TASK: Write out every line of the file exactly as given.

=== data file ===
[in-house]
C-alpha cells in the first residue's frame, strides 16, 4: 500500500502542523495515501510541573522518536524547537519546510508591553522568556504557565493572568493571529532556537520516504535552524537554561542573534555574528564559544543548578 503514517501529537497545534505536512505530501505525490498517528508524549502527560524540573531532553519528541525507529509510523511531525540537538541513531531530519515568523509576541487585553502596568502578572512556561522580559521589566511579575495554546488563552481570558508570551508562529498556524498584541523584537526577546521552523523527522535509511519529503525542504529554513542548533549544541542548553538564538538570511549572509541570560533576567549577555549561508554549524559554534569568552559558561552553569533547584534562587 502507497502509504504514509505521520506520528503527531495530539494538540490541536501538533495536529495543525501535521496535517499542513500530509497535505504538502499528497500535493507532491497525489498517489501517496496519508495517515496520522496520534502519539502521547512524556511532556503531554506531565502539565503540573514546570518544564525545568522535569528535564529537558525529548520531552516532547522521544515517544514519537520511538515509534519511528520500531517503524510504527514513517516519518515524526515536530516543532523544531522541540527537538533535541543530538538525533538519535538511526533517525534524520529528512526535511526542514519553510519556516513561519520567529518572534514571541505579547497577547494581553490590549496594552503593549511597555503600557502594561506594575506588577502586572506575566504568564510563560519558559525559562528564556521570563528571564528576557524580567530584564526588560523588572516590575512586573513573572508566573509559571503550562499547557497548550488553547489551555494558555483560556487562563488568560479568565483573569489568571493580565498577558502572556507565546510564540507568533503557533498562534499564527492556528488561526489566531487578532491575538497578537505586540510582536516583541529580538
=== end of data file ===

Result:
[in-house]
C-alpha cells in the first residue's frame, strides 16, 4: 500500500502542523495515501510541573522518536524547537519546510508591553522568556504557565493572568493571529532556537520516504535552524537554561542573534555574528564559544543548578 503514517501529537497545534505536512505530501505525490498517528508524549502527560524540573531532553519528541525507529509510523511531525540537538541513531531530519515568523509576541487585553502596568502578572512556561522580559521589566511579575495554546488563552481570558508570551508562529498556524498584541523584537526577546521552523523527522535509511519529503525542504529554513542548533549544541542548553538564538538570511549572509541570560533576567549577555549561508554549524559554534569568552559558561552553569533547584534562587 502507497502509504504514509505521520506520528503527531495530539494538540490541536501538533495536529495543525501535521496535517499542513500530509497535505504538502499528497500535493507532491497525489498517489501517496496519508495517515496520522496520534502519539502521547512524556511532556503531554506531565502539565503540573514546570518544564525545568522535569528535564529537558525529548520531552516532547522521544515517544514519537520511538515509534519511528520500531517503524510504527514513517516519518515524526515536530516543532523544531522541540527537538533535541543530538538525533538519535538511526533517525534524520529528512526535511526542514519553510519556516513561519520567529518572534514571541505579547497577547494581553490590549496594552503593549511597555503600557502594561506594575506588577502586572506575566504568564510563560519558559525559562528564556521570563528571564528576557524580567530584564526588560523588572516590575512586573513573572508566573509559571503550562499547557497548550488553547489551555494558555483560556487562563488568560479568565483573569489568571493580565498577558502572556507565546510564540507568533503557533498562534499564527492556528488561526489566531487578532491575538497578537505586540510582536516583541529580538